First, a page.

What makes this music so great is that it is exactly as it should be. There is nothing you could add that would make it better, nor is there anything that needs to be taken away. His later ambient work is, of course, more minimalist and good in its own way, but, while I often find myself in agreement with the philosophy that ‘less is more’, I doubt I will ever like it as much as I like this album.
Realizing for the umpteenth time how much I like this music prompted me to think about my top ten list which heretofore has never existed. Unlike the John Cusack character in the movie “High Fidelitiy”, I am not a list maker by nature nor even, if truth be told, the type to blog. But I’ve decided not to let either of these factors stand in my way.
One problem that has always prevented me from making such a list is the idea of deciding which album deserves the number one spot, so I’ve decided to rank them in chronological order rather than favorites because, after all, different moods deserve different songs. Here it is then:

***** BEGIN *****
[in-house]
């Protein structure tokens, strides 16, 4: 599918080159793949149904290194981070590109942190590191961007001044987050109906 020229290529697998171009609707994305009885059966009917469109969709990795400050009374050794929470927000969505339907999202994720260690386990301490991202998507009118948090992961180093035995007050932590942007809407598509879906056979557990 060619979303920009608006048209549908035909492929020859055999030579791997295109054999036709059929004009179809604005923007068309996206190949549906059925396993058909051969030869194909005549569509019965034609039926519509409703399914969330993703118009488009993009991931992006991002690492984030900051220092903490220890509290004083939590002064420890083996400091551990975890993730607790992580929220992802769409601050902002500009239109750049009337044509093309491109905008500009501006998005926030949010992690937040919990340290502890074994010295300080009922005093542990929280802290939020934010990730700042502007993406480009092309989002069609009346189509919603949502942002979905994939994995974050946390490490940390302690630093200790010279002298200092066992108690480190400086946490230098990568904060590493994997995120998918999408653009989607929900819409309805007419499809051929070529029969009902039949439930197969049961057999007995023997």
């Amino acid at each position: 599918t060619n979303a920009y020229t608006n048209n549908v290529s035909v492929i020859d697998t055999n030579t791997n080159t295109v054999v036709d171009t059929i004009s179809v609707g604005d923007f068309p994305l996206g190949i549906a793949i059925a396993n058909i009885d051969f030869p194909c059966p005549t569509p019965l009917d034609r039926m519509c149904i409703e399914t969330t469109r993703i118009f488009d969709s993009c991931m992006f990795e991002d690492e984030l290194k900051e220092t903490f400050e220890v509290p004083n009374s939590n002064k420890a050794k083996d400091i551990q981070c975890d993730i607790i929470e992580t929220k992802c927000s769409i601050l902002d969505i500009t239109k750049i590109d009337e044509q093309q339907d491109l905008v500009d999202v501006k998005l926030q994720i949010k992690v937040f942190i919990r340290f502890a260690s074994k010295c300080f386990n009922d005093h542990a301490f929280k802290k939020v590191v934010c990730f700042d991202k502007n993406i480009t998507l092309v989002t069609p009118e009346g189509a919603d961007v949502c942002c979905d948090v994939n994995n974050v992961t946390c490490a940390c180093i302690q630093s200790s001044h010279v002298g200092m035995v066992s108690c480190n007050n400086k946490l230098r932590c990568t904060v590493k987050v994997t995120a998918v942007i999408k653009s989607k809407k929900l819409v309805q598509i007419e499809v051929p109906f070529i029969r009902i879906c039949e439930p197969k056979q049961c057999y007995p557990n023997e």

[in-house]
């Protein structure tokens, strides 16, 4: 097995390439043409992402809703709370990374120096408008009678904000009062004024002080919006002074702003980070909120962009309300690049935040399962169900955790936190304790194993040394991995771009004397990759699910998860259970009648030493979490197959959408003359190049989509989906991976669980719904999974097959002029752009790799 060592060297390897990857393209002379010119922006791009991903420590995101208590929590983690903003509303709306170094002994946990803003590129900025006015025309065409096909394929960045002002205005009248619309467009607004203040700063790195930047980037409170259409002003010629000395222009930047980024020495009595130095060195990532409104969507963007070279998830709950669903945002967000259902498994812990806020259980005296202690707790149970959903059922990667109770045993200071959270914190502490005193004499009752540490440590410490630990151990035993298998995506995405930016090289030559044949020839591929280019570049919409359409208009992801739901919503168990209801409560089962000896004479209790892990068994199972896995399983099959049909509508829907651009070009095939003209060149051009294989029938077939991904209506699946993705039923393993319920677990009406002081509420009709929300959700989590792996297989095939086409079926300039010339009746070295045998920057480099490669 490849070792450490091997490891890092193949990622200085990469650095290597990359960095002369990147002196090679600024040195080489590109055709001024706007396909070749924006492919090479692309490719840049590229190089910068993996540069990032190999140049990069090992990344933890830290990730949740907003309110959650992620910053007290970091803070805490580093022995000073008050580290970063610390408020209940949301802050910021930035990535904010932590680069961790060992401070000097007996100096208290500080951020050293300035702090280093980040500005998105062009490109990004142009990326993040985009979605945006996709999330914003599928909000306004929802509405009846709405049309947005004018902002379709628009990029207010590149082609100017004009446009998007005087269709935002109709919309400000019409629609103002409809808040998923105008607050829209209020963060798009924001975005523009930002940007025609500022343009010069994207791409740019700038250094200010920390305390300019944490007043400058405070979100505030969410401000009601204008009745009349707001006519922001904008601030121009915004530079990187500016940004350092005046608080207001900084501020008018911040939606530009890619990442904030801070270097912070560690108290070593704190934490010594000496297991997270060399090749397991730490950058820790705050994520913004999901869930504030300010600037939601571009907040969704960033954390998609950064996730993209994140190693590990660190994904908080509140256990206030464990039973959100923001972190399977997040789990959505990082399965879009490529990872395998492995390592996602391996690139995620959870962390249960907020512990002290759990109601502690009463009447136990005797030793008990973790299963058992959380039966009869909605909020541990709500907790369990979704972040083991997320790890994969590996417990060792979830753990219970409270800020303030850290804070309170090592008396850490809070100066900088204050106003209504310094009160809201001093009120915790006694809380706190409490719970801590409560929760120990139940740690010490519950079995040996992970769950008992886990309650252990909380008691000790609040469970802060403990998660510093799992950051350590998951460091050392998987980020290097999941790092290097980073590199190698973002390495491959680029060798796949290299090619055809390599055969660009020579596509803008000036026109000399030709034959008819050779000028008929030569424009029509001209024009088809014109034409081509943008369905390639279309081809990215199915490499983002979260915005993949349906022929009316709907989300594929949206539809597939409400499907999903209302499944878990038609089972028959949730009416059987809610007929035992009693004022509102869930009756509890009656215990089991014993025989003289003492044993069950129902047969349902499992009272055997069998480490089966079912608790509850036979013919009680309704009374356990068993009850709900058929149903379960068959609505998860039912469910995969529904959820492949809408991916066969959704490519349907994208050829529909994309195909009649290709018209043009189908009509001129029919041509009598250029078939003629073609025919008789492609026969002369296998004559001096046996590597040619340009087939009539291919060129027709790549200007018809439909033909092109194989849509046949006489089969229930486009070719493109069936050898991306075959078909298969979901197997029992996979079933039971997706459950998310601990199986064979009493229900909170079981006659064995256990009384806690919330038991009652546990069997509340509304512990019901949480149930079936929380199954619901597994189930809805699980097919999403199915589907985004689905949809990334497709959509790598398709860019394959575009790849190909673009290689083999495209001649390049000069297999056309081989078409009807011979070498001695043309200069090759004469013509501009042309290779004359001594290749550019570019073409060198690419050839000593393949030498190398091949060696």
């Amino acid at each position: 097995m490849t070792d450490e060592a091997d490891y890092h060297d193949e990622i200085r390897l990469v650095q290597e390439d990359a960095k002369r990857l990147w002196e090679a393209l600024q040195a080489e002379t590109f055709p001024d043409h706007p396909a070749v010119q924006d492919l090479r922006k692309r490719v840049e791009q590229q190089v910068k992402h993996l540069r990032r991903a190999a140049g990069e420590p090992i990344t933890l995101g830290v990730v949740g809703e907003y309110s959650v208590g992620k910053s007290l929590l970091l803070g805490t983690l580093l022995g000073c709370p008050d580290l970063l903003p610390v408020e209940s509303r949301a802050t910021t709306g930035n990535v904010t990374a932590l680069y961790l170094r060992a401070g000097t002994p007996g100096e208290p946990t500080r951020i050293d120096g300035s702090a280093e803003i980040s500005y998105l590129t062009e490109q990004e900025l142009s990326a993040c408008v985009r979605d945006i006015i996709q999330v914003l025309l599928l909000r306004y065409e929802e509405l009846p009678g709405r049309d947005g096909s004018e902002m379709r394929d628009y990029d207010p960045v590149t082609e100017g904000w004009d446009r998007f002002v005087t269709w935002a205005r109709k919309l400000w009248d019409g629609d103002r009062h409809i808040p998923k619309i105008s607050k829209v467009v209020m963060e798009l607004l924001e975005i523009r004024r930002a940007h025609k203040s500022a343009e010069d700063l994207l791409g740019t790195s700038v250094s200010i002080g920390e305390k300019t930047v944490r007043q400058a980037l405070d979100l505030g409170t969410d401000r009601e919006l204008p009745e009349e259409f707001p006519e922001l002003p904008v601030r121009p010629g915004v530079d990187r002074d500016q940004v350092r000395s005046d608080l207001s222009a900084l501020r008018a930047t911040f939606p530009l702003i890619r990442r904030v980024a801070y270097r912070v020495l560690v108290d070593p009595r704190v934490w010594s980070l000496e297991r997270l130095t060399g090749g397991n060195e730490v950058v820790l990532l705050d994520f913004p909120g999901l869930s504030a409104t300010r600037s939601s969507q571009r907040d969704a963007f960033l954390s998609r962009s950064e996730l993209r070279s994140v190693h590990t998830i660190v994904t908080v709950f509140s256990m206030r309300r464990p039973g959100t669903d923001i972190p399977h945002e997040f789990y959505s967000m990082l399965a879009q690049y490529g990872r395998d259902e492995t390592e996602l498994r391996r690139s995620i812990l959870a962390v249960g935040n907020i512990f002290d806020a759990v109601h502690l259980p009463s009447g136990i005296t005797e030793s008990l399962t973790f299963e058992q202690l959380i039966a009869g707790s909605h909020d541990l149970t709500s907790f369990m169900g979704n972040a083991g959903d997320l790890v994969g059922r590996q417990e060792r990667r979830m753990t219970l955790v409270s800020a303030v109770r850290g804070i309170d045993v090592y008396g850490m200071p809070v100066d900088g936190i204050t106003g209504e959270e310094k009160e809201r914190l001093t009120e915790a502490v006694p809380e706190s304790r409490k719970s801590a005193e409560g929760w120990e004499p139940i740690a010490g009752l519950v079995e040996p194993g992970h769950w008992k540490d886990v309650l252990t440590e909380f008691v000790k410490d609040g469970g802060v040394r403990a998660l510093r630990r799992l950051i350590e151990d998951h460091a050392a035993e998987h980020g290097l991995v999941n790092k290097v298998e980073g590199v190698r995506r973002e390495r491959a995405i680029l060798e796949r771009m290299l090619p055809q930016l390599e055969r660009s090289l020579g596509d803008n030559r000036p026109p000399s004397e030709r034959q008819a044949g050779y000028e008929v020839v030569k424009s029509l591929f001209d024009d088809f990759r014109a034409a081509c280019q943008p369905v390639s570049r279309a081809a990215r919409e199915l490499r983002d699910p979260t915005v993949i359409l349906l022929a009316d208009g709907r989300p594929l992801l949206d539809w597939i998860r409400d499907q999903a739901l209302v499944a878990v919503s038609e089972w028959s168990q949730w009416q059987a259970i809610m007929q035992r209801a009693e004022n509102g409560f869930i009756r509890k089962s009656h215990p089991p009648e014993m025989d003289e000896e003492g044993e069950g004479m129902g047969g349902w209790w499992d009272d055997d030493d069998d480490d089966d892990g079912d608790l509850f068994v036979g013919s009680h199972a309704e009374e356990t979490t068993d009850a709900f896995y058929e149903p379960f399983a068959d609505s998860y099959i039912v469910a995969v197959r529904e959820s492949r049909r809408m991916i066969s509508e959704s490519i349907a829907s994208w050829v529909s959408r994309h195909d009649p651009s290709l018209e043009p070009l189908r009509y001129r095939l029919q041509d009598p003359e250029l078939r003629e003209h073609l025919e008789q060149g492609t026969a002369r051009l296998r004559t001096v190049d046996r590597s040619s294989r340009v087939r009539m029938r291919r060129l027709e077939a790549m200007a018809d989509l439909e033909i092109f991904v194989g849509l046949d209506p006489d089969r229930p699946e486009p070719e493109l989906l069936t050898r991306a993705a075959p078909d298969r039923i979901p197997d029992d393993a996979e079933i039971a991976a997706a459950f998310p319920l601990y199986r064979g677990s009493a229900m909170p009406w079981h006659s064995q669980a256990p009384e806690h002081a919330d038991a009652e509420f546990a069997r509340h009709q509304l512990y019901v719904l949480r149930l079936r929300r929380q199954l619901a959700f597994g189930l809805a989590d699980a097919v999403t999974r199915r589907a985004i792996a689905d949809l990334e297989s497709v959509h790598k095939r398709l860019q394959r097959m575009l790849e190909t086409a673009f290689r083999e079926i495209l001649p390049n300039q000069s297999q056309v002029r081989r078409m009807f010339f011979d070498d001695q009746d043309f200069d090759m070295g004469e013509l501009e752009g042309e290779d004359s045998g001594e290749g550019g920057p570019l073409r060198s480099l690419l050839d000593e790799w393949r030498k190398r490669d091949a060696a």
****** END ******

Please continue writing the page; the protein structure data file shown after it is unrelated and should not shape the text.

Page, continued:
1. The Velvet Underground – The Velvet Underground (1969)
2. Brian Eno – Here Come the Warm Jets (1973)
3. Patti Smith – Horses (1975)
4. Kraftwerk – Trans-Europe Express (1977)
5. Joy Division – Unknown Pleasures (1979)
6. Liz Phair – Exile in Guyville (1993)
7. Radiohead – OK Computer (1997)
8. Elliott Smith – XO (1998 )
9. Stephen Trask – Hedwig and the Angry Inch (2001)
10. Sleater-Kinney – The Woods (2005)
A quick glance at this list shows that the musical choices span four decades. A more detailed examination reveals a curious phenomenon: not a single work from the 1980’s has made my top ten. Why is this? you ask. In a word, Reaganomics.
I moved to New York City in 1982 and lived there for four years. In 1986 I moved to San Francisco where I remained for three years. These are inarguably two of America’s best cities. But by the end of the decade I’d had enough. I moved to Taiwan, married a local, had a kid, and really had no intention of ever returning here. An unfortunate series of events brought me back to my home town some thirteen years ago and I don’t know if I’ll ever get to leave again.
I was diagnosed with stage III breast cancer last May and, except for a little pill that I am to take daily for the next 5-10 years, I have finished treatment. Chemo and radiation have turned my mind to sludge. Maybe the fog will lift soon. Maybe the cancer won’t come back. The important thing is I finished my top ten list. I always wondered what it would like.